Praying for Light in the Darkness

I was raised in a world where Israel was always at the forefront of my mind. I spent 14 years of schooling in a place where Israel was a daily topic of conversation, a way of life. SAR Academy and High School indoctrinated me with a sense of Zionism, pride, and awareness for a country across the world. Before I could read and write, I knew the words to כחול ולבן. To me, Israel was never a question, never a conflict that I had to learn to defend.

Yet, as I remain on my college campus in the Midwest, heartbroken over terror attacks that have hit so close to home, I can’t help but hear the silence echoing across campus. How do my professors go on with their days? How do my classmates continue to motivate themselves, to participate, to dare have fun and enjoy themselves? Why don’t they all know, why aren’t they crying? My Jewish friends, why aren’t they aching for their homeland? It hurts to feel alone here in my sadness. I mourn our country, I mourn for my friends who have lost one of their brothers, I mourn for our community which has lost a truly innocent soul.

It’s taken me a few days to really figure out how to put my feelings into words. I never knew Ezra Schwartz, and yet I feel as though I have lost a brother, a family member. As so many members of our communities have mentioned, any of us could have been in Ezra’s shoes.

On a gap year, actively involved in chessed and learning, enjoying such an amazing and inspiring year with friends. Half of the faculty members from my gap year program lived in Alon Shvut: I cannot count the amount of times I had driven down those exact roads to visit different faculty at their homes during my gap year.

I feel selfish that I am able to attend university, able to go home and see my family for thanksgiving, able to return to Israel this summer b”H, while Ezra will unfortunately never get the chance. Out of the darkness of these past few days, I’ve attempted to see the tiny, flickering light. All of us feel a sense of Achdut and a connection to Ezra, as much or as little as we were able to know this boy.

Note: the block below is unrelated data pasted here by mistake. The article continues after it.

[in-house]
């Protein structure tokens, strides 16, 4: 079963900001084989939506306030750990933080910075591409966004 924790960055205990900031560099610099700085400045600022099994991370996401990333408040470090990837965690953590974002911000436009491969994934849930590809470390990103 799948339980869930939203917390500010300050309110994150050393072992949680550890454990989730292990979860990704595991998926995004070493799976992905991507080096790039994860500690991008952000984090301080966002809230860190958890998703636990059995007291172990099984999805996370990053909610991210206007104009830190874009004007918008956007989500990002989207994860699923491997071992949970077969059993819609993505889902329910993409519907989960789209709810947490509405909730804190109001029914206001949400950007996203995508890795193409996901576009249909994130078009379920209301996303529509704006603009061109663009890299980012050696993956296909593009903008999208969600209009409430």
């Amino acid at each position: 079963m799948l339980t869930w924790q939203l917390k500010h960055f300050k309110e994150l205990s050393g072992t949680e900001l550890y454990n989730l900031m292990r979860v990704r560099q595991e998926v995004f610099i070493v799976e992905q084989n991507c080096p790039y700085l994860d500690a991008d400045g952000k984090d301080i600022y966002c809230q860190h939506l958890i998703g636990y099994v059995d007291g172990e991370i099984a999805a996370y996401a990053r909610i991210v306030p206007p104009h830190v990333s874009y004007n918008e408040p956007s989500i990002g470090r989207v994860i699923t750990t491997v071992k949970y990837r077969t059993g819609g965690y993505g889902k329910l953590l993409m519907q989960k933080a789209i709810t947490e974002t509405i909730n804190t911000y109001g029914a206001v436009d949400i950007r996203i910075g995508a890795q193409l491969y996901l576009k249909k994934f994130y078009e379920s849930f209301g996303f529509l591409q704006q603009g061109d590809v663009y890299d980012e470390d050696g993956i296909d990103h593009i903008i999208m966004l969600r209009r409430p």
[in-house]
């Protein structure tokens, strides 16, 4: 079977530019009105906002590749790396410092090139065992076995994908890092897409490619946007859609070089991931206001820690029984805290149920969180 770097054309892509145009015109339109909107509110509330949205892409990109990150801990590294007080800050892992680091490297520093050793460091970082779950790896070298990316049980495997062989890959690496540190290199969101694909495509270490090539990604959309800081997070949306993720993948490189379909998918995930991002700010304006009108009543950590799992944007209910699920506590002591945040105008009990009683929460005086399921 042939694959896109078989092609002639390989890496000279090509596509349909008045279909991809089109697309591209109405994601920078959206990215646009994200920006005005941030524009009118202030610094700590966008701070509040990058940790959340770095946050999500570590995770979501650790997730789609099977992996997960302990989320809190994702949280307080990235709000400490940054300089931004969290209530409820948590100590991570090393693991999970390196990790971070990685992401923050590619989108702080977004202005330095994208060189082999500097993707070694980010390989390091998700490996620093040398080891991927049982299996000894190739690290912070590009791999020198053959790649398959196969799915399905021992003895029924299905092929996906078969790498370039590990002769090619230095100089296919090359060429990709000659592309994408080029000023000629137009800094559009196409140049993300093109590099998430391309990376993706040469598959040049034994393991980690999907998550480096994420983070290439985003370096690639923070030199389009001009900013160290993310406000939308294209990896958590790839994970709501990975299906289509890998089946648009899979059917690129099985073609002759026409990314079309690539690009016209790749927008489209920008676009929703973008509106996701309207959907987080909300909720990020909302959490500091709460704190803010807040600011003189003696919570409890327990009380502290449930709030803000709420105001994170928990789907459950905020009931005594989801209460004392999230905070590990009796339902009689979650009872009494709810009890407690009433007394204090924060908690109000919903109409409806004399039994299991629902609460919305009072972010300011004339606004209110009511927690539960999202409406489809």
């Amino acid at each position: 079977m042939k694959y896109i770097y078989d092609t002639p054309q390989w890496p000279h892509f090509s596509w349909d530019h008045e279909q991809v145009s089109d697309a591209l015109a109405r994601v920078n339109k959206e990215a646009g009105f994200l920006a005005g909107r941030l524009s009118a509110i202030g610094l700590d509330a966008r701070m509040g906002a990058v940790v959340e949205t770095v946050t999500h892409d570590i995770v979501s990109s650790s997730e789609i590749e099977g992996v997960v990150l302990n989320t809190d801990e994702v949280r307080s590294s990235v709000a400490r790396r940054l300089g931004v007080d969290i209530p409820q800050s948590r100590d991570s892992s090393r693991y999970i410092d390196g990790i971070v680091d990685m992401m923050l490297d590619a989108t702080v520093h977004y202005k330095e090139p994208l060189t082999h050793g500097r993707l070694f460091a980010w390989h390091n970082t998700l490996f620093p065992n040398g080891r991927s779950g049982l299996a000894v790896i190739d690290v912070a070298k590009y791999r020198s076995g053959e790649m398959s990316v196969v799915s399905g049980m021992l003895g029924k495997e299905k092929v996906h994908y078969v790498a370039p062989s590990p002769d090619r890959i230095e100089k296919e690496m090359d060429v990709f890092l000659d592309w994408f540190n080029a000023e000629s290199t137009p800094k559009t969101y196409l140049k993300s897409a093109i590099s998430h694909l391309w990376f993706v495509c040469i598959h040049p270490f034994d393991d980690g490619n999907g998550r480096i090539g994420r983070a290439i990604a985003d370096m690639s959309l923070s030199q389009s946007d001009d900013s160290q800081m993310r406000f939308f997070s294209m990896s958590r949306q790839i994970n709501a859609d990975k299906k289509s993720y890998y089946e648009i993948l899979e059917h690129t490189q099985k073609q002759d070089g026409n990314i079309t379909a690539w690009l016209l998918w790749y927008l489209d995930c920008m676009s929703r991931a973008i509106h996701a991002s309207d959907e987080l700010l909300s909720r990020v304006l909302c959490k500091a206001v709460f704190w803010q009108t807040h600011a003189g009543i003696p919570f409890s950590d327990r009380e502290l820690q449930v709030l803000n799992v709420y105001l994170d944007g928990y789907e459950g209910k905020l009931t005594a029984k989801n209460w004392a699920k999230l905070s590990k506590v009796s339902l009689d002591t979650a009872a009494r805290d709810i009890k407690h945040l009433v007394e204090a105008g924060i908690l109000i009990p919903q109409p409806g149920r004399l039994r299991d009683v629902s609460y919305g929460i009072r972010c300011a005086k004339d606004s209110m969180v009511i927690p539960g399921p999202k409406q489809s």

Our community has come together to share, reflect, mourn, and pray for peace. The fact that so many of my friends and family are mobilizing to social media and tehillim and sharing their stories and feelings, sharing their connections and broken hearts, is something so unique to our amazing community of Am Yisrael. The light here is that we have the ability to make a difference: our voices matter. In all of this mourning, I yearn that this outpouring of love, support, and respect ringing through our community right now sheds light on the amazing, intelligent, warm, and loving brothers and sisters that make up our nation. This week, as we mourn those who have so intimately touched a part of our lives, our souls and hearts have come together from across the world: I hope that soon enough, our joint light can overcome this dark period.

About the Author
Talia is from New Rochelle, NY. She is a student at Washington University in St. Louis studying Marketing and Art History. She may reside in the Midwest, but her heart is in the East.
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